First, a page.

GREENSBORO — When Josh Groban performs Oct. 2 at the new Steven Tanger Center for the Performing Arts, he will require full COVID-19 vaccination or a negative test for those attending during the ongoing pandemic.
That’s not the case so far for other upcoming shows at the new downtown venue, including the touring Broadway production of “Wicked” that opens Oct. 6.
The 3,023-seat Tanger Center — and the Greensboro Coliseum complex that manages it — requires audience members to wear masks.
But they do not have a blanket policy that requires audience members for every show to present proof of full vaccination against COVID-19 or a negative test.
They leave that decision to each show’s event organizer.
That does not sit well with some Tanger audience members, who want proof of vaccination or a negative test to be required for all performances at the venue.
Some have written letters to the editor in protest.
“Why is the Tanger Center leaving it up to the individual shows to make this call?” Steven Loch of Greensboro wrote in a letter recently published in the News & Record. “Shouldn’t they be taking the initiative to ensure, to the best of their ability, the health and safety of all parties?”
Rita Layson of Greensboro wrote in a letter published this week that she would drive instead to shows at the Durham Performing Arts Center. DPAC announced that it will require a full COVID-19 vaccination or negative test to attend shows for ages 12 and up, going into full effect by Oct. 4. Folk rock duo Indigo Girls implemented it for Saturday’s show.
DPAC General Manager Bob Klaus explained the venue’s decision in late August, when DPAC became one of the latest entertainment venues to implement the rule.
DPAC cited the delta variant’s spread through North Carolina as the reason behind the new requirements.
“We’re confident this is the best path forward for our guests, our visiting shows and their casts, crews and performers, plus all of the valued staff and volunteers at DPAC that help in hosting the superstar shows we present,” Klaus said in a news release at the time.
So far at the Greensboro Coliseum complex, acts requiring proof of vaccination or a negative test within 72 hours prior to the event will be the Counting Crows on Tuesday at the White Oak Amphitheatre, and James Taylor for his Nov. 19 concert with Jackson Browne at the coliseum.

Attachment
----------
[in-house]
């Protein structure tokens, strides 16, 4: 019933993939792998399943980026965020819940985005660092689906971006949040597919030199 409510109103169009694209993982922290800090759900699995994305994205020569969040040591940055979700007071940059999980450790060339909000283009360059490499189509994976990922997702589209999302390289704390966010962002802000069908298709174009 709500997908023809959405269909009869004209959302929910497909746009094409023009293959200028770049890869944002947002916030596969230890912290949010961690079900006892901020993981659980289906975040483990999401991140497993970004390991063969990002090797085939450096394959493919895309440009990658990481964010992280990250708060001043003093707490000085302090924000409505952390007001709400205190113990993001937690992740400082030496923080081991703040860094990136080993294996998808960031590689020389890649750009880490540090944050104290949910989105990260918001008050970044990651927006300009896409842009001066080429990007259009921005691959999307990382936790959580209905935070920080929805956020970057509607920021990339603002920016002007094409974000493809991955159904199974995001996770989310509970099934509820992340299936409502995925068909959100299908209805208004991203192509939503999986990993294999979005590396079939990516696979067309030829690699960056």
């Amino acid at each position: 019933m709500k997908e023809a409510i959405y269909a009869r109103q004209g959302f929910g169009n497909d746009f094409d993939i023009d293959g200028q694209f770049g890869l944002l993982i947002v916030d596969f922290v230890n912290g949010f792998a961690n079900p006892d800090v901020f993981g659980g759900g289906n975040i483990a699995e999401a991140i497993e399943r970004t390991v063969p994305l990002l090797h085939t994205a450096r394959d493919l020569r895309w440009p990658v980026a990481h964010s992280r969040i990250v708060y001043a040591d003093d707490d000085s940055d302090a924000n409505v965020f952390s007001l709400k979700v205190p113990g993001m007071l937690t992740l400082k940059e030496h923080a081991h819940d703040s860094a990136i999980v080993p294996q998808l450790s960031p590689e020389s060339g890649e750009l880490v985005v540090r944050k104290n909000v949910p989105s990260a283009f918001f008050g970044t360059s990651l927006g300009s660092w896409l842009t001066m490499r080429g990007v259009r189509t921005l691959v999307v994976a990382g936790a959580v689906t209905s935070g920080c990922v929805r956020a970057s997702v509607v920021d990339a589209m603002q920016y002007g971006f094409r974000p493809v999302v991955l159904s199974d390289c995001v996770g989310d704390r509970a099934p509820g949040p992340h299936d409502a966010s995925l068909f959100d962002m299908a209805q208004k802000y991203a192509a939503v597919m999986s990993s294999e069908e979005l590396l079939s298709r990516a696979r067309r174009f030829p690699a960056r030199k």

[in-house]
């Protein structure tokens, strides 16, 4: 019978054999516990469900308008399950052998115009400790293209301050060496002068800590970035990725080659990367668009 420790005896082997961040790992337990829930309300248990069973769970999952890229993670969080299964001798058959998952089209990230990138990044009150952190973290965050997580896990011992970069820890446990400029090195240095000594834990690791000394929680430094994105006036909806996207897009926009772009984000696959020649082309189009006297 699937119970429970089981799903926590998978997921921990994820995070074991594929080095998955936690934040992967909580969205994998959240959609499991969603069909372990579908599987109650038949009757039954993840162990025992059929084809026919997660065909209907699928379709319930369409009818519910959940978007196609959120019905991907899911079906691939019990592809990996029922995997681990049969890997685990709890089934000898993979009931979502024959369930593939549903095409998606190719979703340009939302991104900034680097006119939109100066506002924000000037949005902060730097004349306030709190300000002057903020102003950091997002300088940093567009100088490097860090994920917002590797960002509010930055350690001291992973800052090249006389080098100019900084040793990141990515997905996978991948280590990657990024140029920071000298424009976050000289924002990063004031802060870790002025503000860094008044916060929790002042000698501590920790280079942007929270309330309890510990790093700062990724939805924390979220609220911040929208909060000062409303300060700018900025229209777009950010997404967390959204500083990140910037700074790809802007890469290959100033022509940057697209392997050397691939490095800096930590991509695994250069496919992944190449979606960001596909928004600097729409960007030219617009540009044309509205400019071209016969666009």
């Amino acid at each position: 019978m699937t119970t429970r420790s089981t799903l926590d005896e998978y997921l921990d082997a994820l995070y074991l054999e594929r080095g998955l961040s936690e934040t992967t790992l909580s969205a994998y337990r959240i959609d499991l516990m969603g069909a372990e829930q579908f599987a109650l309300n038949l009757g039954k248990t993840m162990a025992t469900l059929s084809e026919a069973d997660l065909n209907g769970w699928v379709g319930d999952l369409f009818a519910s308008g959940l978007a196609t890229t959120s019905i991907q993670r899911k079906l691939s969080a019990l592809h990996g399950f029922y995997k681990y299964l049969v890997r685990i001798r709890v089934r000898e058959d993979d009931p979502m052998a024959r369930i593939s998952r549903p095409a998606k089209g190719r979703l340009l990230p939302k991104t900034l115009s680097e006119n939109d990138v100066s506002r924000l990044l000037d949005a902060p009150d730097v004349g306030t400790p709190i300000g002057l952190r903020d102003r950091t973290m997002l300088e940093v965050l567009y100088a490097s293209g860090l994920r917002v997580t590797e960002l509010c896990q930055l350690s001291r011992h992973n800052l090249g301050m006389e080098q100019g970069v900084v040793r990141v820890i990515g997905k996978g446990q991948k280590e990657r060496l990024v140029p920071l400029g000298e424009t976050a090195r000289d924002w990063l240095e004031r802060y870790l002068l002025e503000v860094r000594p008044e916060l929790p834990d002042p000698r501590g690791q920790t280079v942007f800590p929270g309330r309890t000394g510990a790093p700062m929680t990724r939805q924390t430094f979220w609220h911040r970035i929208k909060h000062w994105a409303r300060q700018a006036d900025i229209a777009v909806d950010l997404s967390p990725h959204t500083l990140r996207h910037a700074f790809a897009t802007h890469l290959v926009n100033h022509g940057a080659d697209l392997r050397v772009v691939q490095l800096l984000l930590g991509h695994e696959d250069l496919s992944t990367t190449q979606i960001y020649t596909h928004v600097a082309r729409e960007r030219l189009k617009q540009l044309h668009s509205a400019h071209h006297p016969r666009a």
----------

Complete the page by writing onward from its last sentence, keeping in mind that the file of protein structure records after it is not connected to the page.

Rhiannon Giddens required it for her Sept. 2 show at Tanger. Each audience member had to show to security proof of full vaccination or a negative diagnostic test within 48 hours before the concert.
“Getting vaxx’d (or taking a test if there’s a reason you cannot or will not vaccinate),” Giddens said at the time, “was the only way I could justify gathering people together and not being afraid I was creating a spreader event.”
Mayor Nancy Vaughan points out that the city and Guilford County require masks indoors, including the Tanger Center and coliseum venues.
Each venue has had at least one public complaint about some audience members not wearing masks. One complaint was aired in a letter to the editor published in the News & Record and another was from a council member.
As for vaccine passports, Vaughan said, “Without a state mandate, we may have a legal issue changing the conditions under which performers sold their tickets if they did not require a ‘vaccine passport’ at point of sale.”
The city has installed a state-of-the-art air purification system in some buildings, including the Tanger Center, Vaughan said.
She noted that touring Broadway productions are not currently requiring vaccines or negative COVID-19 tests for admission.
Andrew Brown, public relations manager for the coliseum complex, pointed out that the touring production of “Wicked” is currently playing in Charlotte. Proof of vaccination or a negative test is not required for Charlotte performances, Brown said.
Broadway shows in New York do require that, however — for audience members, performers, backstage crew and theater staff.
For “Wicked” at the Tanger Center, the tour will not allow food or beverages in the theater. Thus, no patrons will be eating or drinking during the performance. Masks must be worn in the seating area throughout the duration of the show, Brown said.
The Tanger Center surveyed its 17,400-plus Broadway season subscribers in regard to their vaccination status. More than 93% of those responding indicated they were fully vaccinated, Brown said.
Brown also noted that, over its first 20 days, the Tanger Center has hosted nine performances for a total attendance of more than 19,000.
“The feedback we have received to date has been overwhelmingly positive regarding the venue, the quality of events, our staff and the health and safety protocols that are in place,” Brown said.
Those include promoting vaccinations and face coverings, instituting contactless entry and a variety of cleaning and sanitizing procedures.
Several blocks away at 310 S. Greene St., the Carolina Theatre will implement vaccination or negative test requirements starting Oct. 1.
It will require proof of full COVID-19 vaccination, or negative viral test within 72 hours before attending or participating in an event there, for everyone age 12 and above.
Reaction to the requirement has been “mostly positive,” said Brian Gray, Carolina Theatre executive director.
Gray said that he discussed it with those who have tickets on sale already, as well as major clients such as Community Theatre of Greensboro and Greensboro Ballet, ahead of time.
One performer canceled because of the new policy, Gray said. “It was a YouTube performer that was catering towards a younger audience. The promoter felt that they didn’t want to chance seeing if the parents would want to deal with the testing.”